- President Donald Trump’s practice of separating families that illegally cross the border spawned widespread outrage and condemnation.
- But the US wasn’t much better about it under President Barack Obama.
- Obama came up with ways to quickly deport millions of migrants, many of whom allege mistreatment, drugging, and abuse while in US care.
- Obama and other top Democrats strongly defended the practice of using harsh treatments at the border to deter migrants, something the Trump administration has picked up on.
- An immigration lawyer takes issue with such methods and says they do not work to deter migrants.
President Donald Trump’s practice of separating families that illegally cross the border as a deterrent to other potential border crossers has direct roots in the Obama administration, which said and did many of the same things Trump has been widely condemned for.
While some officials in the Trump administration owned the short-lived policy of separating families at the border, President Barack Obama earned a nickname among immigration activists as the “deporter in chief” for expelling about 3 million people from the US.
And it wasn’t pretty when Obama did it.
Recent court filings allege that US detention centres drugged without consent and abused migrant children in the US under Obama.
Pictures virally circulating online purporting to show Trump’s deportation jails have actually pictured facilities during the Obama administration.
Matthew Kolken, an immigration lawyer on the board of the American Immigration Lawyers Association, told Business Insider that Obama’s solution to a 2014 wave of illegal immigration from Central America “was to cage mothers with children in deportation internment camps.”
Fleeing Central America, where murder rates in some places are among the world’s highest, thousands of unaccompanied minors headed for the US’s southern border in 2014 seeking safety. But when they got there, they found the Obama administration ready to take extraordinary steps to stop them.
Kolken says Obama created something called a “rocket docket” that “fast-tracked the deportation of toddlers and families, oftentimes without lawyers,” to maintain compliance with the Flores agreement, a settlement barring the US from holding migrant children for more than 20 days.
“They basically were torturing people,” Kolken said of the Obama administration. “They were putting them in freezers and holding them there until they could be transferred to an expedited deportation.” Kolken says the detention centres were purposefully put in remote locations to stop immigration lawyers and activists from helping the detained.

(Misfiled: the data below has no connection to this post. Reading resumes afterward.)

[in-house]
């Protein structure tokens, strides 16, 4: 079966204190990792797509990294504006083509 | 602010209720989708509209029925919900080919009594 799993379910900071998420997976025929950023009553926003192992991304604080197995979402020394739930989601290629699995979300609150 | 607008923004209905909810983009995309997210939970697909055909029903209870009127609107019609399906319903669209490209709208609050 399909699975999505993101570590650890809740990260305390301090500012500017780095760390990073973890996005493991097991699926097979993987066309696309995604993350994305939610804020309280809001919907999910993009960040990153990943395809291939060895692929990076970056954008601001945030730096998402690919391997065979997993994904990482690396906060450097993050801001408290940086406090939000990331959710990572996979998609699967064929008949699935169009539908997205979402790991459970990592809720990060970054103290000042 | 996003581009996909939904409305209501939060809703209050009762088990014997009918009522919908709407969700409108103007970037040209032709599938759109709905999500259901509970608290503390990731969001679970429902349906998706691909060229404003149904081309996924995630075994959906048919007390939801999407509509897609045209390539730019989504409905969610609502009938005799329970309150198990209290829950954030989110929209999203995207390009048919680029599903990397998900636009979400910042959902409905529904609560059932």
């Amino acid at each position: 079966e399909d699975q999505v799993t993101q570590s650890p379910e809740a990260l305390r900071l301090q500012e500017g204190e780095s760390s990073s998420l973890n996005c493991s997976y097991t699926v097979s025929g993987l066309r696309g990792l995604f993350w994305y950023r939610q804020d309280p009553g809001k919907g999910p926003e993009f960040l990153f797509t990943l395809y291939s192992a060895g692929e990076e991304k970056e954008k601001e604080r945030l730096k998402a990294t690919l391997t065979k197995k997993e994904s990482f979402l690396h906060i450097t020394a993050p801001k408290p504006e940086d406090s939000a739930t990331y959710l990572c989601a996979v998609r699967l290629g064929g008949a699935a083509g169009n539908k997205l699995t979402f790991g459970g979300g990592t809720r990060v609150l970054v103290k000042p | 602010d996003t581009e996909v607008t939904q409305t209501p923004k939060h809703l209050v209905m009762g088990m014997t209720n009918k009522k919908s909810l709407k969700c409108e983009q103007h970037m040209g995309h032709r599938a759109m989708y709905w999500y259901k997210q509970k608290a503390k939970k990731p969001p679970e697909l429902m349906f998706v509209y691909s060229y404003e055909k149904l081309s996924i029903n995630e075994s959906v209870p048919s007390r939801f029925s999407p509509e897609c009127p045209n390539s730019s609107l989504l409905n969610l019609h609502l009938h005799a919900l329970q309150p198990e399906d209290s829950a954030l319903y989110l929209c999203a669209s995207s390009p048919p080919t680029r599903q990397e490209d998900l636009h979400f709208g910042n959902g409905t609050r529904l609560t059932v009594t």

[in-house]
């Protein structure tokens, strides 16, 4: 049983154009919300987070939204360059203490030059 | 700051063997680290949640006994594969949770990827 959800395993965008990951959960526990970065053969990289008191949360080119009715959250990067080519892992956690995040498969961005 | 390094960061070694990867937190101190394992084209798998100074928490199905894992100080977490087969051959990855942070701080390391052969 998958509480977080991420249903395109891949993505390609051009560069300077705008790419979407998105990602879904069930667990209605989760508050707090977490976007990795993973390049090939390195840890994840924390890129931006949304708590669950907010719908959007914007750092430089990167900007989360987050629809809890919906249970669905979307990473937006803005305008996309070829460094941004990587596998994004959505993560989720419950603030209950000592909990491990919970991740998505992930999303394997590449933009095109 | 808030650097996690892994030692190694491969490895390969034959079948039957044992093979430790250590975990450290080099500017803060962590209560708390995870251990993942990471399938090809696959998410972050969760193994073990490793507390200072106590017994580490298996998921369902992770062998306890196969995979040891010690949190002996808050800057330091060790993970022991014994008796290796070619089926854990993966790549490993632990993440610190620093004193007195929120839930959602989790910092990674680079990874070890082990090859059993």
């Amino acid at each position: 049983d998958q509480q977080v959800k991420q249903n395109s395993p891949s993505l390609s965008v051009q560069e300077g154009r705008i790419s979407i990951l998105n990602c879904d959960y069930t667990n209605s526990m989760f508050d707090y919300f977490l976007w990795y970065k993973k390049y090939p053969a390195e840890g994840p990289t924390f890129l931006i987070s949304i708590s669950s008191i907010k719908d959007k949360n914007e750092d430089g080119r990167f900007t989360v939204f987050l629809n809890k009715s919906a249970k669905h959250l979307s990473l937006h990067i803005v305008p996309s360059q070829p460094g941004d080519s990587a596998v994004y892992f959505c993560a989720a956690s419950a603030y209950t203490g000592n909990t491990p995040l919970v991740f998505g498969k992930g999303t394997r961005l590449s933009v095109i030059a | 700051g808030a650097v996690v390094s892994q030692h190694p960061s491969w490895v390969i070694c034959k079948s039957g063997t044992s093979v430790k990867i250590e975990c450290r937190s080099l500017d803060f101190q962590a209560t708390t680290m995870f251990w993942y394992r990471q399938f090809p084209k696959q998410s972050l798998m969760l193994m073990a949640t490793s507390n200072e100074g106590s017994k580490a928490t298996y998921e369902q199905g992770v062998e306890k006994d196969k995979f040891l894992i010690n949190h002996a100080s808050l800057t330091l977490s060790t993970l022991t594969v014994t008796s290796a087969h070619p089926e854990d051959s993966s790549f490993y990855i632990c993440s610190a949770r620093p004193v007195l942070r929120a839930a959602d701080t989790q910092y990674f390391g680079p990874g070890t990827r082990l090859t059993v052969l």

Same logic, different administration
The Democratic Party, at its highest levels, endorsed the strategy of using harsh consequences at the border to deter others. Confronted by Andrew R. Free, a US immigration lawyer, about how border detentions might stain his legacy, Obama stressed that it was important to deter and deport border crossers.
“I’ll tell you what we can’t have,” Obama said, according to Free. “It’s these parents sending their kids here on a dangerous journey and putting their lives at risk.”
Asked about migrant children standing trial without a lawyer, a senior Justice Department official under Obama argued that toddlers could be taught US immigration law.
“We have to send a clear message just because your child gets across the border doesn’t mean your child gets to stay,” Hillary Clinton said in 2014.
“Those of us who spoke out were told to sit down and shut up” by Democratic officials, Kolken said of his immigration advocacy during the Obama years.
Trump’s administration has also talked about deterring potential border crossers, but in Kolken’s view it doesn’t work that way.
To be deterred, people have to know what consequences await them and decide that those consequences are worse than staying put.
“These individuals are fleeing for their lives,” Kolken said. “The last thing they’re concerned about” is US immigration law, he said.
“I equate it to the horrific images of people jumping out of the Twin Towers to their deaths,” he continued, adding: “Burn to death in Central America or jump to extend their lives by what could be mere seconds.”
From a 7.5 to a 10
“Things have gotten worse under Trump, but we’re not talking about zero to 10 – we’re talking about 7.5 to 10,” Kolken said.
Separating families is unique to Trump and has come under unique scrutiny. Taking children away from their sole caregivers costs the US tremendously and can traumatize the children. For all Obama’s detention, deportation, and skirting of due process, the families remained together.
But Trump’s policy has a clear lineage from Obama, who Kolken says also made a “strategic decision to criminally prosecute individuals” who illegally entered the country.
Obama left Trump with a backlog of about 600,000 people to deport. When Obama left office, 52% of federal criminal prosecutions were over immigration, according to Syracuse University. “Any of those people that end up getting deported should be attributed Obama, not Trump,” Kolken said.
But today, Trump, not Obama, leads the US, and while the outrage over separating families can be attributed to Trump, the detention of families at the border is a US tradition of late.
Senators, pundits, and Americans of all stripes have condemned Trump’s border policy by trying to distance themselves with some formulation of: “This is not who we are as a nation.”
But to Kolken, “it is who we are.”
“This is who we’ve been for a long time,” he said. “We are a nation that has a policy of putting babies in jail.”
Now that Trump has signed an executive order intended to keep families together, his immigration policy is much the same as Obama’s, but for Kolken and other advocates for immigrants, that’s far short of humane.
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